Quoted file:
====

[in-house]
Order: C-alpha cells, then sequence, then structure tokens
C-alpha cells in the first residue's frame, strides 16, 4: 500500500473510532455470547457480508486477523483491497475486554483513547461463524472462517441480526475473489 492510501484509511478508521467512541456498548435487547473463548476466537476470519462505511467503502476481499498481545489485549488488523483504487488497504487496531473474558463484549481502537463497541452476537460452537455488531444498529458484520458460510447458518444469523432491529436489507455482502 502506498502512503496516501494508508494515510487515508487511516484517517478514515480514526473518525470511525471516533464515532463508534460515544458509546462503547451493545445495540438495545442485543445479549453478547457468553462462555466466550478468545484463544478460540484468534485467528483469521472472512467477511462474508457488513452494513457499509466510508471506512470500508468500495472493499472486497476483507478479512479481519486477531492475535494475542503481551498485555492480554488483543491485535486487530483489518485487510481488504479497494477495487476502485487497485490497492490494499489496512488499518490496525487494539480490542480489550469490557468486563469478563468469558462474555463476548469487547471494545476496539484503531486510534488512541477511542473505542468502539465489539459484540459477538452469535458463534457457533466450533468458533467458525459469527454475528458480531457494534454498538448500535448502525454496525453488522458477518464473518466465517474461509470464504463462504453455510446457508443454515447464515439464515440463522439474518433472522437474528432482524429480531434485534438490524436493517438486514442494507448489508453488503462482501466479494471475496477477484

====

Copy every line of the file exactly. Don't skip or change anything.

[in-house]
Order: C-alpha cells, then sequence, then structure tokens
C-alpha cells in the first residue's frame, strides 16, 4: 500500500473510532455470547457480508486477523483491497475486554483513547461463524472462517441480526475473489 492510501484509511478508521467512541456498548435487547473463548476466537476470519462505511467503502476481499498481545489485549488488523483504487488497504487496531473474558463484549481502537463497541452476537460452537455488531444498529458484520458460510447458518444469523432491529436489507455482502 502506498502512503496516501494508508494515510487515508487511516484517517478514515480514526473518525470511525471516533464515532463508534460515544458509546462503547451493545445495540438495545442485543445479549453478547457468553462462555466466550478468545484463544478460540484468534485467528483469521472472512467477511462474508457488513452494513457499509466510508471506512470500508468500495472493499472486497476483507478479512479481519486477531492475535494475542503481551498485555492480554488483543491485535486487530483489518485487510481488504479497494477495487476502485487497485490497492490494499489496512488499518490496525487494539480490542480489550469490557468486563469478563468469558462474555463476548469487547471494545476496539484503531486510534488512541477511542473505542468502539465489539459484540459477538452469535458463534457457533466450533468458533467458525459469527454475528458480531457494534454498538448500535448502525454496525453488522458477518464473518466465517474461509470464504463462504453455510446457508443454515447464515439464515440463522439474518433472522437474528432482524429480531434485534438490524436493517438486514442494507448489508453488503462482501466479494471475496477477484